Manhattan Institute fellows say Governor Cuomo's speech at the 2018 State of the State Address left much to be desired
Steven Malanga, George M. Yeager Fellow:
In his State of the State address today, Gov. Cuomo touted what he called the state’s “remarkable economic and social progress,” including increases in the minimum wage, paid family leave and other initiatives. He proclaimed New York “the progressive capital of the nation.” At the same time, the governor suggested that the state’s “progressive philosophy” is being questioned and threatened, a clear reference to the Trump agenda in Washington that is often at odds with Cuomo’s agenda.
Yet as he touted the state’s achievements, one thing Cuomo neglected to mention among references to all of those numerous “progressive” achievements is that New York remains the most economically unequal state, with a higher Gini Coefficient, which is used to measure equality, than any other place in America, and that other high-tax, high-regulation states like California and Connecticut are nearly as unequal. Nor did Cuomo point out that the state’s largest city, New York, governed by a progressive mayor, is also one of America’s most unequal municipalities. The disconnection between Cuomo’s rhetoric and the reality of New York state remains startling, and only by ignoring the state’s striking inequality can Cuomo continue to believe that policies like raising the minimum wage, which research has consistently shown destroys low-income jobs, can actually make New York a more “progressive” place.
Instead Cuomo should be focused on stimulating general economic growth, which research shows is more effective at reducing inequality than the kind of narrow economic gains that occur in a high-tax, highly-regulated place like New York.
Nicole Gelinas, Senior Fellow:
In his transit and transportation proposals, Gov. Cuomo is repeating his past mistakes: proposing new projects without a way to pay for them. A new Metro-North station in Woodbury Commons and a new subway line to Red Hook, Brooklyn, for example, may be worthy projects in a vacuum, but should not be the state’s top priorities for the Metropolitan Transportation Authority when it faces tens of billions of dollars’ worth of backlog in repair, replacement and maintenance to its existing transit system, and when it still cannot complete far more critical projects such as subway-signal modernization on time and on budget.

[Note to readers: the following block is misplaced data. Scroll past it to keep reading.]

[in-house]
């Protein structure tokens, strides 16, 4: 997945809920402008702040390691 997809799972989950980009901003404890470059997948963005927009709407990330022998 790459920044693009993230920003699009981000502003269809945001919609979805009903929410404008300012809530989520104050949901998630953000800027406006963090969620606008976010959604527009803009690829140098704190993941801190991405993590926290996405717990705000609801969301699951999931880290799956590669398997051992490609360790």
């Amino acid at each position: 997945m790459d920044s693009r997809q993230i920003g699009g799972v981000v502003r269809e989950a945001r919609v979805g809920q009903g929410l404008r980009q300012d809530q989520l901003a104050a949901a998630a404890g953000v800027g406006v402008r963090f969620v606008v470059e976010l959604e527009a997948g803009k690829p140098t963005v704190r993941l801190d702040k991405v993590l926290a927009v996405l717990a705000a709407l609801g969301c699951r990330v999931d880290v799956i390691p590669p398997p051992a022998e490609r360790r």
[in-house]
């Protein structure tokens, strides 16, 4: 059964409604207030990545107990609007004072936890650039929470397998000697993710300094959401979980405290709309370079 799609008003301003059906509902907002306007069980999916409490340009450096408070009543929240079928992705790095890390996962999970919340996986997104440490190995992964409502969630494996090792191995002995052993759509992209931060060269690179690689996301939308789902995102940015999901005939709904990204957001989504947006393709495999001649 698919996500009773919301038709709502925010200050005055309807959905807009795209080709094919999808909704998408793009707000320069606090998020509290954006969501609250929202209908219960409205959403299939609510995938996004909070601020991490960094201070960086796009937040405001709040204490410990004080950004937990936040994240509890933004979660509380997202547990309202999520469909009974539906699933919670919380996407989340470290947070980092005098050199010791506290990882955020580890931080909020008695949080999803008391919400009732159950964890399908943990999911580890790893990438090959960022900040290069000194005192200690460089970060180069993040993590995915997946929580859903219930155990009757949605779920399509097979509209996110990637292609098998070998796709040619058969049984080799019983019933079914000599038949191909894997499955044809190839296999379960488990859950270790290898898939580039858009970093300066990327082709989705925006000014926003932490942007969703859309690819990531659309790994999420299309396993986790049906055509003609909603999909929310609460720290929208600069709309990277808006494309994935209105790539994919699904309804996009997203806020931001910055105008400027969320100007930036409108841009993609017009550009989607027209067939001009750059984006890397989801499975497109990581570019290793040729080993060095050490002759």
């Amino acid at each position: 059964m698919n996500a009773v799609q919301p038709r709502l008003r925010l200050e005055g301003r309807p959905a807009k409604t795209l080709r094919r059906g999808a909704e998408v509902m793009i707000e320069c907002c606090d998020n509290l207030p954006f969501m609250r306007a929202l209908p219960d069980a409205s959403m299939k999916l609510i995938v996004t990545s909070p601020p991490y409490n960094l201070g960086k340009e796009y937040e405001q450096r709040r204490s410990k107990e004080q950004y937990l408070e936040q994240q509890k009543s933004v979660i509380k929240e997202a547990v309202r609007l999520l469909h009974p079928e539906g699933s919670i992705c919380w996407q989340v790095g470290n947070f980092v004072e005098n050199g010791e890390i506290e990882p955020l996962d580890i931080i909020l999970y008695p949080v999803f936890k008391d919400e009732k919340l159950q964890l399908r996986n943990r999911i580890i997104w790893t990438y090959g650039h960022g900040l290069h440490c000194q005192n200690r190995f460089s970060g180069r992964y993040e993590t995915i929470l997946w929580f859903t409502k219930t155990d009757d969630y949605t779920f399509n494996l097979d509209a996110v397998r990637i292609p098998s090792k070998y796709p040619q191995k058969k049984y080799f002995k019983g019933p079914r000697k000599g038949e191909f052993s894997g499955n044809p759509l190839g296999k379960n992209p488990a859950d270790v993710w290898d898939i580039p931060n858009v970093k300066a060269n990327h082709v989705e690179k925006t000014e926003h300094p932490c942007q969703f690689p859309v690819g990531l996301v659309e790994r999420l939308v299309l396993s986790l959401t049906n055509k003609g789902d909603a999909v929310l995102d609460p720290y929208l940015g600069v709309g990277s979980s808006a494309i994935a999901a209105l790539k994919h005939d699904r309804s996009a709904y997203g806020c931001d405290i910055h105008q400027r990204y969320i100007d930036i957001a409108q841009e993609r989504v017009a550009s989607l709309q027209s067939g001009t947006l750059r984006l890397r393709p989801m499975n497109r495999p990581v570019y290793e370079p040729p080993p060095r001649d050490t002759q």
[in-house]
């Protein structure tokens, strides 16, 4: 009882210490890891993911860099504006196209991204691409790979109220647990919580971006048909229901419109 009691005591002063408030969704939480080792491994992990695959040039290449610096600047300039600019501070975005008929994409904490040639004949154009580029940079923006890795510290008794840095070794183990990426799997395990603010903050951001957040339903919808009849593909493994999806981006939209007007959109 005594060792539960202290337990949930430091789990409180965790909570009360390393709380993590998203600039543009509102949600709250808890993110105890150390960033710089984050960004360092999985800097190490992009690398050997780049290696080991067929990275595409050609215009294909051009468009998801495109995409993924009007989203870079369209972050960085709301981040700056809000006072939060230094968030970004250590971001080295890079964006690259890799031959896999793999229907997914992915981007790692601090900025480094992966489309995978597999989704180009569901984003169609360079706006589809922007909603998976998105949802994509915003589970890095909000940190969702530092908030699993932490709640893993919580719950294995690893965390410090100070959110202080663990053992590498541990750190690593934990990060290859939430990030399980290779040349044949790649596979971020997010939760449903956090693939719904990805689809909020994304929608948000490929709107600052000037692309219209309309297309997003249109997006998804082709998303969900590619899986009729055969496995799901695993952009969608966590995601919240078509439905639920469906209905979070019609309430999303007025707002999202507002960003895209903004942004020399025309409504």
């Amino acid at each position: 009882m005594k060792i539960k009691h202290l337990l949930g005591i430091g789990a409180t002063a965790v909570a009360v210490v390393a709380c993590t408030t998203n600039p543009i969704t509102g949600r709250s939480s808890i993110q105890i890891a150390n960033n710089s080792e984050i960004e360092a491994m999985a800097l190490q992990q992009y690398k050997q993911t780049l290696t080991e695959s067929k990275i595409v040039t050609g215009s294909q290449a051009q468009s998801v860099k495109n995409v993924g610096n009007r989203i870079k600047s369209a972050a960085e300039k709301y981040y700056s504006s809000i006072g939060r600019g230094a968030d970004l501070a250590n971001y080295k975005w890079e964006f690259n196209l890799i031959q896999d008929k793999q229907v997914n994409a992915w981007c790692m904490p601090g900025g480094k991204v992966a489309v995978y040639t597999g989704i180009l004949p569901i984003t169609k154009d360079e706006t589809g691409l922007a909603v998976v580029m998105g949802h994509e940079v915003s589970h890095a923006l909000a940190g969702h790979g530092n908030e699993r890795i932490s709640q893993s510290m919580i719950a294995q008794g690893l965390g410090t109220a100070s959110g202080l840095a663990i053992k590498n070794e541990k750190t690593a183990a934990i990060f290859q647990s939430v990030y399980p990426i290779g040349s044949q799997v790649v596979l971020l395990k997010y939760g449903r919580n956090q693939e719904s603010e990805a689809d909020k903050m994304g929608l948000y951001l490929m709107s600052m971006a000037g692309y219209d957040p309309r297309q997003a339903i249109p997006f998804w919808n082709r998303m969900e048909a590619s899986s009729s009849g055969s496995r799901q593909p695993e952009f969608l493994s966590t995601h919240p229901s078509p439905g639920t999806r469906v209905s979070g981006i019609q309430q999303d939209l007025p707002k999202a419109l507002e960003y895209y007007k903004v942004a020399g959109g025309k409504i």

E.J. McMahon, Adjunct Fellow:
During his State of the State message today, Gov. Cuomo promised to “explore … a major shift in tax policy” by restructuring the current income and payroll tax system. Such an attempt to replace New York’s no-longer-fully-deductible personal income tax (PIT) with an employer payroll tax would be fraught with mind-bending complications and unintended consequences. “Getting out of the way of the arrow” this way would require an additional administrative burden on businesses, cooperation from workers themselves and fails to take into account government and nonprofit sectors. Instead, as I detail in my open memo to the governor and Legislature, the state should decouple from federal law where necessary to preserve the existing PIT structure, phase out the state “millionaire tax,” follow through on middle-bracket PIT cuts, permanently enact the state cap on local property taxes and eliminate the punitive “cliff” rates on the smallest estates still subject to taxation. Finally, the governor and Legislature should not forget the highest priority of all: reducing government spending across the Empire State.
Steven Malanga is the George M. Yeager Fellow at the Manhattan Institute and a senior editor at City Journal.
E.J. McMahon is research director of the Empire Center for Public Policy and an adjunct fellow at the Manhattan Institute.